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EpiServer 6 on RDS

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Hello,

Is anyone aware of any issues/restrictions using RDS as the SQL database for EpiServer 6?

Thanks

#147786
Apr 25, 2016 16:36
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You can see the supported databases here 

http://world.episerver.com/documentation/Items/System-Requirements/EPiServer-CMS/Version-6/System-Requirements---EPiServer-CMS-6-R2/

Never tried to install it on RDS. Probably worth doing a proof of concept PoC on before promising anything. Getting Episerver 7 to run on Azure wasn't a piece of cake. 

Might work, might be a world of pain...

#147796
Apr 25, 2016 20:10
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I've run epi 7 on AWS using RDS. RDS has support for SQL Server 2008R2 so you should be able to run epi 6 as well.

Be aware that some features aren't available using RDS, for example backup/restore using management studio and FILESTREAM support (if you're storing your blobs in db).

#147801
Apr 25, 2016 21:58
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Use a case insensitive collation btw. I know that one got me when I tried running on some weird SQL server once. Some SPs in Episerver had some issues with casing... :)

#147807
Apr 25, 2016 22:45
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Thanks for all the responses, some great information here. 

To sum up, it sounds like it's possible but not officially supported. 

Also - anyone know if using RDS would require a EpiServer cloud license (which aren't avialbe for 6)? I'm assuming not since this is a SQL replacement rather than affecting the number of the instances. The actual web server would still be a VM tied to an IP/MAC license.

#147859
Apr 26, 2016 18:34
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License, scheduled jobs, search and cache invalidation for load balanced servers are a few others I would expect can cause some head aches if you want a cloud based Episerver 6 solution.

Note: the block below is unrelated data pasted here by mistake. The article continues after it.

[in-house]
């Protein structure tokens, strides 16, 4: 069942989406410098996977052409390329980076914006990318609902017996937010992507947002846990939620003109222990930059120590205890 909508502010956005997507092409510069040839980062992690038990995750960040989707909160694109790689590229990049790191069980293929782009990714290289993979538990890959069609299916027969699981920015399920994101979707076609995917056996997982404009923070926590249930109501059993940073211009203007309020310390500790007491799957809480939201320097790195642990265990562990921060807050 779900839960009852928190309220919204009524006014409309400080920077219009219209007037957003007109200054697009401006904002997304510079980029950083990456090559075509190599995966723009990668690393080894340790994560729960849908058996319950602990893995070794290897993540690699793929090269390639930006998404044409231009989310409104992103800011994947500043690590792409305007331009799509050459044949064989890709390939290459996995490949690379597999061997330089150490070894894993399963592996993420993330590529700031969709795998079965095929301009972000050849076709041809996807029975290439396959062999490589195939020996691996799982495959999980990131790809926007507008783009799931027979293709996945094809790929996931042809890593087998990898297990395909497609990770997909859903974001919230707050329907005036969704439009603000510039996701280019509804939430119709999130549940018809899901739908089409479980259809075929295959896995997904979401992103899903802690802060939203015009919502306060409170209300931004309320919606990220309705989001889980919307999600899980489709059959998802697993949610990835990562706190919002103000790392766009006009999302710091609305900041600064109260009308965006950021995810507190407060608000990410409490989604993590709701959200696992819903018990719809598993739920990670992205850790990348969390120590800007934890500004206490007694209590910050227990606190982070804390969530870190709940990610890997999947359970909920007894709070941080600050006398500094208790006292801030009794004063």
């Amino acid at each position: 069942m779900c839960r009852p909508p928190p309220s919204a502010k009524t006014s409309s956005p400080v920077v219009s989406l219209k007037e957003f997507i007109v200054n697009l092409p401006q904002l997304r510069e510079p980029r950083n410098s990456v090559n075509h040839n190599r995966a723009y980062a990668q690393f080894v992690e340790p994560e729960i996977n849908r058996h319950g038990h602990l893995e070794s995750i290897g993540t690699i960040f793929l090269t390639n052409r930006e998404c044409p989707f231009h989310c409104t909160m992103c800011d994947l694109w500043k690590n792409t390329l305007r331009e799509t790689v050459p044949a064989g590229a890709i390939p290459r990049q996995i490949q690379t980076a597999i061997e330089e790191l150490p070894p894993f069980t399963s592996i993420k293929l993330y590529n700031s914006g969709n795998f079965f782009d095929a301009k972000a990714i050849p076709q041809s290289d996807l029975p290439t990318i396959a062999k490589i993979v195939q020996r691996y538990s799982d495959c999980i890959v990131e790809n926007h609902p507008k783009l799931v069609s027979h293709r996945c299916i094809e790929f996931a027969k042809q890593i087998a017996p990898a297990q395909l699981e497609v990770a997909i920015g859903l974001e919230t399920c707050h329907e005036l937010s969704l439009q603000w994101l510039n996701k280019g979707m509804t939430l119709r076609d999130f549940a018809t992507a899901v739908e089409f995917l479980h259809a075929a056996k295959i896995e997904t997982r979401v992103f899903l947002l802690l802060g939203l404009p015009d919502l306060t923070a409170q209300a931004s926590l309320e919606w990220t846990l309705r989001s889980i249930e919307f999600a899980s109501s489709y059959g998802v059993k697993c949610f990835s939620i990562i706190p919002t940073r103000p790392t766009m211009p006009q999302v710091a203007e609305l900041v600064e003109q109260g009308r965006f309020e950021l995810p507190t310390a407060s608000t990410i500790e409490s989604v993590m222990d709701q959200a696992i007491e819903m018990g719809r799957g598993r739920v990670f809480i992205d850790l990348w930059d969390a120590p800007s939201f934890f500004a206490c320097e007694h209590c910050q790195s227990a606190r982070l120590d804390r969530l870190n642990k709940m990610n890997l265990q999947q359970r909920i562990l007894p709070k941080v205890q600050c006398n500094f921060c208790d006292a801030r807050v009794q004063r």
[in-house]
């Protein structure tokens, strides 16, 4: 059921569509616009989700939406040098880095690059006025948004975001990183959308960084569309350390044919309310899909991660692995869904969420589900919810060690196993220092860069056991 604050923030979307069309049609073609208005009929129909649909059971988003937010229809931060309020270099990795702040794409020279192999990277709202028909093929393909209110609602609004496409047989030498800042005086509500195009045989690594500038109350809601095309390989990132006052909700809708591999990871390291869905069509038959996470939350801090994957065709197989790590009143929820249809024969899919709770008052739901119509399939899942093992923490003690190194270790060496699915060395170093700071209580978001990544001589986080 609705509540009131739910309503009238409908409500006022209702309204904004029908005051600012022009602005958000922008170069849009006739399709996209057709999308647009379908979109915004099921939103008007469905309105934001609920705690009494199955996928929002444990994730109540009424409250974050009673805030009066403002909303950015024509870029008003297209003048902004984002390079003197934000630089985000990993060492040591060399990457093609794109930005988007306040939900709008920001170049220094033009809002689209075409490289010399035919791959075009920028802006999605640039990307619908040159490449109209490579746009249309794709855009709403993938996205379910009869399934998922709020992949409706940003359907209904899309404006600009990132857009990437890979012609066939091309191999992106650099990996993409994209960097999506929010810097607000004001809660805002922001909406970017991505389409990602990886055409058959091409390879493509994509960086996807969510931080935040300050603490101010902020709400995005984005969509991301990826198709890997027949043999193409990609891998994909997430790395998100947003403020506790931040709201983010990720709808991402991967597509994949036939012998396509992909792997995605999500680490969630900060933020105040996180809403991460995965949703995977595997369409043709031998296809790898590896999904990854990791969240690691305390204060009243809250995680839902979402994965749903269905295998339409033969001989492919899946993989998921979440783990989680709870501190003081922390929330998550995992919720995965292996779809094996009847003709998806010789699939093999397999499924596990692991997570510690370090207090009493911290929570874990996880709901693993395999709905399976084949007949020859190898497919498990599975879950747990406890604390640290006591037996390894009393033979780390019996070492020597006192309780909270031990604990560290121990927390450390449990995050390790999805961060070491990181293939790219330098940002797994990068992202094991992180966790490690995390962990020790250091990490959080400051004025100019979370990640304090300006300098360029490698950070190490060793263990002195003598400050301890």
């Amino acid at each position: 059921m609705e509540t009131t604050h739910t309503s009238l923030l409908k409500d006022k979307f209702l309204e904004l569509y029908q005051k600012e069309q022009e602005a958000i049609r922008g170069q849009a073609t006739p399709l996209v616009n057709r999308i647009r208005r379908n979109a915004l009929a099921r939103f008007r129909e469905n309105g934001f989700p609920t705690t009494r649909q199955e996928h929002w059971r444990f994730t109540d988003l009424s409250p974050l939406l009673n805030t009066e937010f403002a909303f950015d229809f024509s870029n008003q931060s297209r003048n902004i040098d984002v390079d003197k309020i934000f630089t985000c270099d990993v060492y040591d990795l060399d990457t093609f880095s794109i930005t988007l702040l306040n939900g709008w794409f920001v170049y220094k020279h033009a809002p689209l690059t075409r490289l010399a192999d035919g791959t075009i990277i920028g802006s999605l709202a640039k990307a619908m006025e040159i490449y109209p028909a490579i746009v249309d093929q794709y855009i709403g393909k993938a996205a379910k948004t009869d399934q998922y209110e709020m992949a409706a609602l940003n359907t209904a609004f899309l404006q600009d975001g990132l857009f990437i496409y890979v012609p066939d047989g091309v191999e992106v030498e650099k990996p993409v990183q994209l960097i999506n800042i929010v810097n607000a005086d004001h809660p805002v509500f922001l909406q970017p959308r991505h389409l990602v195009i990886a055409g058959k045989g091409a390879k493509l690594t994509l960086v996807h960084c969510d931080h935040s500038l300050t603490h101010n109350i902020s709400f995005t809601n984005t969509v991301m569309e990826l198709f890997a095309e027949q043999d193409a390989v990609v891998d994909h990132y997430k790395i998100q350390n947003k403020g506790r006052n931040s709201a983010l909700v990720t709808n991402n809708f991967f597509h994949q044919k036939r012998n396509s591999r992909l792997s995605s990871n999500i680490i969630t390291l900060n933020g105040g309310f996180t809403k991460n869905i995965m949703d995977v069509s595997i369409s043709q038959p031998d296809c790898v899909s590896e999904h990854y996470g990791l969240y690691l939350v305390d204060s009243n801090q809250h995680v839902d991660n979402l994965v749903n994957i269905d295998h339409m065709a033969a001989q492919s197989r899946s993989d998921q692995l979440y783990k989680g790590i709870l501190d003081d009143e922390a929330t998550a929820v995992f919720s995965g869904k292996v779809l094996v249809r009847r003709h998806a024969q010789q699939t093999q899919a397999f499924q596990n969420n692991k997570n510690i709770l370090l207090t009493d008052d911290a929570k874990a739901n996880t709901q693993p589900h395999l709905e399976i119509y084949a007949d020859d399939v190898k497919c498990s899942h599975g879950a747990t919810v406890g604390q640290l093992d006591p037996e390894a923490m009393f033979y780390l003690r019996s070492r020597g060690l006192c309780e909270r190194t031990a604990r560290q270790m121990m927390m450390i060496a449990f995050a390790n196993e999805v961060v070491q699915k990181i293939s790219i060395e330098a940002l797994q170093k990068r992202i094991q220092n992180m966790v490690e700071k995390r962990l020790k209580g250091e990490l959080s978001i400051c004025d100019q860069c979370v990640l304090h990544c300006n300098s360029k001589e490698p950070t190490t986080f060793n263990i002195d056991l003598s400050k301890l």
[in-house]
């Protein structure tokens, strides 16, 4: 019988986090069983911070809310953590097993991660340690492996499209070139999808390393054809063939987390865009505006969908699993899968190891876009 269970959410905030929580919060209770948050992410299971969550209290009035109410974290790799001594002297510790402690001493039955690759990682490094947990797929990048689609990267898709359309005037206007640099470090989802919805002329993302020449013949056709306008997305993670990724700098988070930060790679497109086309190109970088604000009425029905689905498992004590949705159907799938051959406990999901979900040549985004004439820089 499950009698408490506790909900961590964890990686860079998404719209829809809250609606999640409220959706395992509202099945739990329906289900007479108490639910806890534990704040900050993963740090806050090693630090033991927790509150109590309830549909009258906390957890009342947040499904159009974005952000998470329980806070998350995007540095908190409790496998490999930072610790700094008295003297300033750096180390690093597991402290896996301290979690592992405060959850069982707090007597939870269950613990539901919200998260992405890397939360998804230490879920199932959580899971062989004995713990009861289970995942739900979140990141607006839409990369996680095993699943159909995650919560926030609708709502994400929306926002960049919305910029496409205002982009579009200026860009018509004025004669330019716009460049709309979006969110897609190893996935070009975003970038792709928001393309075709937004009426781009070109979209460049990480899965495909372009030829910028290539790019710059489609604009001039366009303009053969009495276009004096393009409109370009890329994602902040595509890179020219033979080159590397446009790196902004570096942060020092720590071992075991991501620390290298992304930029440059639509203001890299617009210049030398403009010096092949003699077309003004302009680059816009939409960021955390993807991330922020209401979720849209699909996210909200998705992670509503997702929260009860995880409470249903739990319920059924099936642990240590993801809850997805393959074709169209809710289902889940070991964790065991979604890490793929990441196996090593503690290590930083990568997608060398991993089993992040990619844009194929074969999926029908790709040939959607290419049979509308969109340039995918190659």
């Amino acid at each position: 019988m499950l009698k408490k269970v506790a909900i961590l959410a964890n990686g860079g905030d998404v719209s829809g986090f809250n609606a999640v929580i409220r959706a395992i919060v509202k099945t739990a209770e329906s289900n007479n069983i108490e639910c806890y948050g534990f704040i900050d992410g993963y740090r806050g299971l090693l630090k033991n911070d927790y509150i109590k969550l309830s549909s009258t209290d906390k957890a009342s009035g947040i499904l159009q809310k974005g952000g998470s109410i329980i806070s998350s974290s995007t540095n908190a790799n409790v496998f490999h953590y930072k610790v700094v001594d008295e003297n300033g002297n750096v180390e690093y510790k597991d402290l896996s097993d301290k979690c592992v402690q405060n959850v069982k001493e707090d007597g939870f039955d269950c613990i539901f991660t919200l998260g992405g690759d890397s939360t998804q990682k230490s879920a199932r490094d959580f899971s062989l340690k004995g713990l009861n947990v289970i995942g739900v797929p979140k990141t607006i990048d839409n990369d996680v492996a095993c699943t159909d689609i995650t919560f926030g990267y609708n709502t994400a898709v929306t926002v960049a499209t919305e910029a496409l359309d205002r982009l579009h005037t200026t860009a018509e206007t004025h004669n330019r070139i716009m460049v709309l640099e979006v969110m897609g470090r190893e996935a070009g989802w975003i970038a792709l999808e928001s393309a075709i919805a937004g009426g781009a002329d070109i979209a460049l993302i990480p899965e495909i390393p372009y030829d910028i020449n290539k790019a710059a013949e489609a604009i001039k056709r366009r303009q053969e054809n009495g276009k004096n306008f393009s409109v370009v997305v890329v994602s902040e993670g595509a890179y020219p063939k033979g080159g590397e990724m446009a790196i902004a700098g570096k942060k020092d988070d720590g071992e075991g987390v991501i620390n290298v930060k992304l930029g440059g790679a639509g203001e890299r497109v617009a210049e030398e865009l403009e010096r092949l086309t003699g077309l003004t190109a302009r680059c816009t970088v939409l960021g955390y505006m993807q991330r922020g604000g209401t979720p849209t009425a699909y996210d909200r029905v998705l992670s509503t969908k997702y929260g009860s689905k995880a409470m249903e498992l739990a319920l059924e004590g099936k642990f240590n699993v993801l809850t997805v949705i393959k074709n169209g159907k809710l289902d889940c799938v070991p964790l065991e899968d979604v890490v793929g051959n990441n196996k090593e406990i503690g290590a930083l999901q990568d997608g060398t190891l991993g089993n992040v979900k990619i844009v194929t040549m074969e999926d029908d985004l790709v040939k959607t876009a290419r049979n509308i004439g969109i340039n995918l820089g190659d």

#147870
Apr 27, 2016 8:06
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Well, using RDS only means that your db is hosted in the cloud. It does not mean that you'll need a cloud license. RDS is not as you stated a SQL replacement, rather SQL Server in a container managed by Amazon.

Also, if you decide to host your application in an EC2 with a reserved IP you could still use the old license type. Even if you would like to scale it out on several EC2 instances you could still use the old license type if you have reserved IP addresses on the instances. 

The reason to use the cloud license type is mainly because with auto-scaling you might not have a static IP or MAC to bound the license to.

The areas you mention I believe would cause headaches if you decide to run your application in a container like Beanstalk or Docker. If you run EC2 instances and utilizing auto-scaling that is. For an EC2 setup where you control the instances manually, using static IP's and so on would give you the same possibilites as other hosting infrastructures, with the ability to utilize windows services, configure remote events and so on. You'll lose the main purpose of using the cloud though :)

#147871
Apr 27, 2016 8:17
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Yup. I agree. Just worth mentioning that since Epi 6 i depending on windows services for some functionality and UDP broadcasting for events you might run into some troubles there if you treat it as any random .NET website. Version 7.5 and up is much more cloud friendly btw :) 

#147874
Apr 27, 2016 9:08
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Thanks again for the insights, this is all really helpful.

#147906
Apr 27, 2016 15:13
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